In its gameplay, Burning Shores almost completely follows the Forbidden West formula, with minimal changes. These include some new upgradable abilities (which are also part of the main body of the game, by the way), expanded use of the flying mount, new weapons, and some new enemies (i.e. different types of machines). The flying mount in particular stands out as it allows for more vertical exploration, as well as something else I won’t spoil. Unfortunately, in practice, this addition is more effective, since it is not actually used. More generally, the expansion has some interesting ideas, but without making the necessary design changes to the gameplay to properly support them. It is also obvious that no attempt has been made to fix the bad writing of the main game, such as the rudimentary combat system against human enemies, the lack of parries/detours or other similar system that results in direct defensive tactics being limited entirely. to roll, and the clumsy and simplistic climbing mechanism. The good news is that all the positive aspects of the main game are also retained, which certainly overshadow its problematic aspects and are enough to give you a few more hours of pure fun.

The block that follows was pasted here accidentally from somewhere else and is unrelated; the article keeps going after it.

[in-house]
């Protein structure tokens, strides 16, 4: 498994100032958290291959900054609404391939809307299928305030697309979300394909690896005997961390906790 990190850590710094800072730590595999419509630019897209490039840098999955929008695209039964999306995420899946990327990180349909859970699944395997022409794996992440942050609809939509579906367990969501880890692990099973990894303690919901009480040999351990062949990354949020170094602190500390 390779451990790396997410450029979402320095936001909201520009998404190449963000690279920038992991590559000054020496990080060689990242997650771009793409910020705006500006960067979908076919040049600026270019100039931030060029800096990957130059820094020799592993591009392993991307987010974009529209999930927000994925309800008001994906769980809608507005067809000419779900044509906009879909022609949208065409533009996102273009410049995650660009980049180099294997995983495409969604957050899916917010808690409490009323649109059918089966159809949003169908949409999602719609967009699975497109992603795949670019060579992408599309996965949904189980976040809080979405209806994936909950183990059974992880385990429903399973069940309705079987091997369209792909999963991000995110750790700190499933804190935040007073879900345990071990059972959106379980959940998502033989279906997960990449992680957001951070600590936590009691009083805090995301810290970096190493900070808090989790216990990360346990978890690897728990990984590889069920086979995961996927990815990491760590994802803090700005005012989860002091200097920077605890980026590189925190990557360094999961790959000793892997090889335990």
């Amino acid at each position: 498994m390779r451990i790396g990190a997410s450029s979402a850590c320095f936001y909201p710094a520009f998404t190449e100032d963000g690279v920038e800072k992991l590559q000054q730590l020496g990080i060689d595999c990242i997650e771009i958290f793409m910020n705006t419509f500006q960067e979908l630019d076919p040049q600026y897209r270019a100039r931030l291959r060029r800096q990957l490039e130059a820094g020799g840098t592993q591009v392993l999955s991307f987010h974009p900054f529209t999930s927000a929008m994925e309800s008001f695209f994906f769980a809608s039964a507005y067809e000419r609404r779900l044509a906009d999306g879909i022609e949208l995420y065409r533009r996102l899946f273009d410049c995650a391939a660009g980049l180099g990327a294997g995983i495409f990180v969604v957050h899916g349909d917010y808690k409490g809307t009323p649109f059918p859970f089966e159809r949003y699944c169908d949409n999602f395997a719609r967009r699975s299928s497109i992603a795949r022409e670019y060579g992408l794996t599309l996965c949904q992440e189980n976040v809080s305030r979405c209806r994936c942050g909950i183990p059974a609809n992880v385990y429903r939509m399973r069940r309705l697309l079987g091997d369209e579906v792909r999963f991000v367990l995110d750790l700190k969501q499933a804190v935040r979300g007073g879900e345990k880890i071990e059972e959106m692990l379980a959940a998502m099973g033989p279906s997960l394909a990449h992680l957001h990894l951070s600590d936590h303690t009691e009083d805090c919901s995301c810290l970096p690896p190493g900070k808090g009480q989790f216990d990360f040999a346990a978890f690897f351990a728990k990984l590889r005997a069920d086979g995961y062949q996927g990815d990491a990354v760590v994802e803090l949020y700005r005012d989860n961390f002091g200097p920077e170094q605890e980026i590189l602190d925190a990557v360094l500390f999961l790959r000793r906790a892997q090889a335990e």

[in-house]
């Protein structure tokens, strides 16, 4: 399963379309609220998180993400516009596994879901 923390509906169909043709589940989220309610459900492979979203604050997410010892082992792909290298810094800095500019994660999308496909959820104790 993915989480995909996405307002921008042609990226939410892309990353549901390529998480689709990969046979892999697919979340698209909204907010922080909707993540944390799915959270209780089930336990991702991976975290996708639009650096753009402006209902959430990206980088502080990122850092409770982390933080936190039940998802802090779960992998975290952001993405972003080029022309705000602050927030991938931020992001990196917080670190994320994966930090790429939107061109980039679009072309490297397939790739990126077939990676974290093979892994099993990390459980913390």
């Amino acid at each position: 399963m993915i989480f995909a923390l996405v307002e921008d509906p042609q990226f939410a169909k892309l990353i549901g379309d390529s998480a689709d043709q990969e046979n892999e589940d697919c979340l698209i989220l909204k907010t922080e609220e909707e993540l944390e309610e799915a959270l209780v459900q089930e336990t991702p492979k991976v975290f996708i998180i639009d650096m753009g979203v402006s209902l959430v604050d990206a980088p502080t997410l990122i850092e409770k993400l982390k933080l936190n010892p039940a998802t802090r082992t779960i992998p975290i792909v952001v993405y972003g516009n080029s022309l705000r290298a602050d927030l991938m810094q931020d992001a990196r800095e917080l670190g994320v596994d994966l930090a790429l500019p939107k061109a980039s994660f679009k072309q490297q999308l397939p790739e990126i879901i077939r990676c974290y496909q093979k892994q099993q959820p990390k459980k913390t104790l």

The action takes place on a completely new map, which is about a third the size of the main part. The main differences from Forbidden West are that the levels are designed more vertically, the water covers a fairly large area that is mostly explorable (in addition to exploring the seabed, there is also the possibility of traversing by boat), and the burning lava on the shores. of LA offering a different aesthetic effect. The story is spread across five main missions and three side missions, while there is no shortage of big boss battles, with the latest one standing out as one of the best in the series. There is the aforementioned central hub, which is a gathering point and allows you to buy and upgrade equipment. The weapon upgrade mechanism has been simplified, a welcome change in my opinion. You no longer have to search for four different (and extremely rare) things, in four different places on the map, hoping to get the resource you need. Finally, I should mention that the difficulty level is similar to the last part of Forbidden West. So make sure you familiarize yourself with the mechanics, because the game is not given away.